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I'm using the subroutine sgeqr2 from Lapack. This subroutine solves the QR-factorization

$$A = QR$$

It's easy to find the $R$ matrix, because the in-out argument $A$ of subroutine sgeqr2 will return a matrix, where the upper values from the diagonal is the $R$-values. Eeasy.

But how can I find the $Q$ matrix? According to the "manual".

The matrix Q is represented as a product of elementary reflectors

     Q = H(1) H(2) . . . H(k), where k = min(m,n).

  Each H(i) has the form

     H(i) = I - tau * v * v**T

  where tau is a real scalar, and v is a real vector with
  v(1:i-1) = 0 and v(i) = 1; v(i+1:m) is stored on exit in A(i+1:m,i),
  and tau in TAU(i).

The conclusion here is to take the vector $tau$ and pick the first value of $tau$. Then multiply it with a matrix $vv^T$.

Have I interprent this text correct?

For a matrix $A$

0.674878,   0.151285,   0.875139,   0.150518,
0.828102,   0.150747,   0.934674,   0.474325,
0.476510,   0.914686,   0.740681,   0.060455,
0.792594,   0.471488,   0.529343,   0.743405,
0.084739,   0.475160,   0.419307,   0.628999,
0.674878,   0.151285,   0.875139,   0.150518

I get the $R$ matrix

-1.568159 -0.751743 -1.762103 -0.808132 
0.000000 0.887756 0.233565 0.241302 
0.000000 0.000000 0.500422 -0.142971 
0.000000 0.000000 0.000000 -0.700355 
0.000000 0.000000 0.000000 0.000000 
0.000000 0.000000 0.000000 0.000000

And $tau$ vector

1.430363 1.205732 1.007224 1.655577 

How should I do, to find $Q$ matrix if I know the dimension of $A$ and the values from $tau$?

I wrote som MALAB/Octave code to find the $Q$-matrix from $H$, but it won't work.

tau = [1.430363 1.205732 1.007224 1.655577];

H = eye(4); % Initial 

for i = 1:4
  v(1:i-1) = 0;
  v(i) = 1;
  H = H*(eye(4) - tau(i)*v'*v);
  H
end
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  • $\begingroup$ You may use *ORMQR function from Lapack. You should also use *geqrf instead of *geqr2. $\endgroup$ – Pawel Kowal Feb 17 at 15:17
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Now I got the answer!

Assume that we have a matrix $A$

0.674878,   0.151285,   0.875139,   0.150518,
0.828102,   0.150747,   0.934674,   0.474325,
0.476510,   0.914686,   0.740681,   0.060455,
0.792594,   0.471488,   0.529343,   0.743405,
0.084739,   0.475160,   0.419307,   0.628999,
0.674878,   0.151285,   0.875139,   0.150518

And we implement it into the subroutine.

Then we get the matrix $A$ back, but it has change into this

-1.568159 -0.751743 -1.762103 -0.808132 
0.369188 0.887756 0.233565 0.241302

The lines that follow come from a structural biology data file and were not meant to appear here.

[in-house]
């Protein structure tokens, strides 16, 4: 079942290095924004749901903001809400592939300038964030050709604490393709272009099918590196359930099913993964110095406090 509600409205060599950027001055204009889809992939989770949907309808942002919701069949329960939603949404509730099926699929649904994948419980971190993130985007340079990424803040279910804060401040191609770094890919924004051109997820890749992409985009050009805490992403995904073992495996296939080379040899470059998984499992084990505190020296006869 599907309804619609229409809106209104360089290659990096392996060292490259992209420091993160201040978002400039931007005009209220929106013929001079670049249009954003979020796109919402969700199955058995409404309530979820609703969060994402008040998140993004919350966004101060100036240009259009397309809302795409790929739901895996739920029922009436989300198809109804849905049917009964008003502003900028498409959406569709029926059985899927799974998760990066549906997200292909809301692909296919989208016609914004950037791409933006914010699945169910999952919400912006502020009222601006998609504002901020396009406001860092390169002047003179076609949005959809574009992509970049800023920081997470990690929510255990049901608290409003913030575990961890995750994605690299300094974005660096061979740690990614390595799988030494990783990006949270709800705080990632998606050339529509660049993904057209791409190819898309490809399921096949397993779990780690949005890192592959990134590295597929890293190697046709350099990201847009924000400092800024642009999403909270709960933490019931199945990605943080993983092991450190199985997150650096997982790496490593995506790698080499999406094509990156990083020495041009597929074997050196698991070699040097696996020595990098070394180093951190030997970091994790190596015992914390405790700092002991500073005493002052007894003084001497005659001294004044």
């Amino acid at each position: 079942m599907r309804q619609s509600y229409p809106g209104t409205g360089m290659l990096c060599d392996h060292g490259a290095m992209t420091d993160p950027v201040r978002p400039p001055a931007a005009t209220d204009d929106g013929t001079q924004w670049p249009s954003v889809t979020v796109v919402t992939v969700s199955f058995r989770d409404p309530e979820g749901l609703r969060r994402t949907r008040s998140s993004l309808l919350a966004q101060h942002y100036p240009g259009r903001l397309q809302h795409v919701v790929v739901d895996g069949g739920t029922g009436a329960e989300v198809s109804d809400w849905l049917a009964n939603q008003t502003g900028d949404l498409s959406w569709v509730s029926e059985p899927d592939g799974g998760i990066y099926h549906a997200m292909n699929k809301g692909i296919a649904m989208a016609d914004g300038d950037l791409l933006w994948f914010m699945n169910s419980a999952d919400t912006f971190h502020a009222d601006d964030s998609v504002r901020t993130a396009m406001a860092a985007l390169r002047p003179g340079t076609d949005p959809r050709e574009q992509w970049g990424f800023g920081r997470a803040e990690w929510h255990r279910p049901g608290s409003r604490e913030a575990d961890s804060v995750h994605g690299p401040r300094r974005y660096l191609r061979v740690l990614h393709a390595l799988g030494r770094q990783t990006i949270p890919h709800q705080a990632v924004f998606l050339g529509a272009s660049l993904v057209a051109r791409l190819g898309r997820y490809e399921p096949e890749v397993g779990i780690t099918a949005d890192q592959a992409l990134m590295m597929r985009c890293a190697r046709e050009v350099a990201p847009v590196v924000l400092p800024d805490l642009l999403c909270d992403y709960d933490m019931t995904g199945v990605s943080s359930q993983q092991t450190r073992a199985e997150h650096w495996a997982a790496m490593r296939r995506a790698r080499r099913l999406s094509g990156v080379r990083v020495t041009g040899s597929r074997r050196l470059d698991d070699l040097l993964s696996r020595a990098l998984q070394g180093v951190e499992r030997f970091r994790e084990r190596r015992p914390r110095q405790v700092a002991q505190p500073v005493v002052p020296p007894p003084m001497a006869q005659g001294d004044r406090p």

0.212440 -0.675308 0.500422 -0.142971 
0.353358 -0.142374 0.875625 -0.700355 
0.037779 -0.412039 -0.411443 0.439228 
0.300877 0.112496 -0.222825 -0.122951 

The $R$ matrix is the upper triangular above the diagonal.

-1.568159 -0.751743 -1.762103 -0.808132 
0.000000 0.887756 0.233565 0.241302 
0.000000 0.000000 0.500422 -0.142971 
0.000000 0.000000 0.000000 -0.700355 
0.000000 0.000000 0.000000 0.000000 
0.000000 0.000000 0.000000 0.000000 

And then the lower traingular under the diagonal, we want to use those in this loop.

Q = eye(6); % Initial 
v = [ 0 0 0 0 0 0];
m = 6;
for i = 1:4
  v(1:i-1) = 0;
  v(i) = 1;
  v(i+1:m) = A(i+1:m,i);
  A(i+1:m,i)
  Q = Q*(eye(6) - tau(i)*v'*v);
end

Where tau is this vector

1.430363 1.205732 1.007224 1.655577

Then our $Q$ matrix will be.

  -0.430363  -0.194015   0.323945   0.148698  -0.562826  -0.577340
  -0.528073  -0.277360   0.137758  -0.191610   0.739060  -0.205691
  -0.303866   0.773024   0.049331   0.520577   0.184471  -0.051341
  -0.505430   0.103108  -0.770067  -0.285532  -0.234751   0.065334
  -0.054038   0.489479   0.419171  -0.752685  -0.118974   0.033112
  -0.430363  -0.194015   0.323945   0.148698  -0.183642   0.785092

I post code instead of matrix math, because it will be easier to read.

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Your implementation is very inefficient.

Consider

Q = Q*(eye(6) - tau(i)*v'*v);

This would create the matrix (eye(6) - tau(i)*v'*v) and then multiply it by Q.

If your matrices are n x n, then this would require $ 2 n^3 $ computations for that multiply.

If you instead update Q with

Q = Q - tau(i) * ( Q * v' ) * v then the computation is $ O( n^2 ) $ per iteration.

There are other inefficiencies in what you do: You have a lot of zeroes in your vector v that you could take advantage of.

But, of course, in your example you are only working with a $ 6 x 6 $ matrix, so it doesn't really matter so much.

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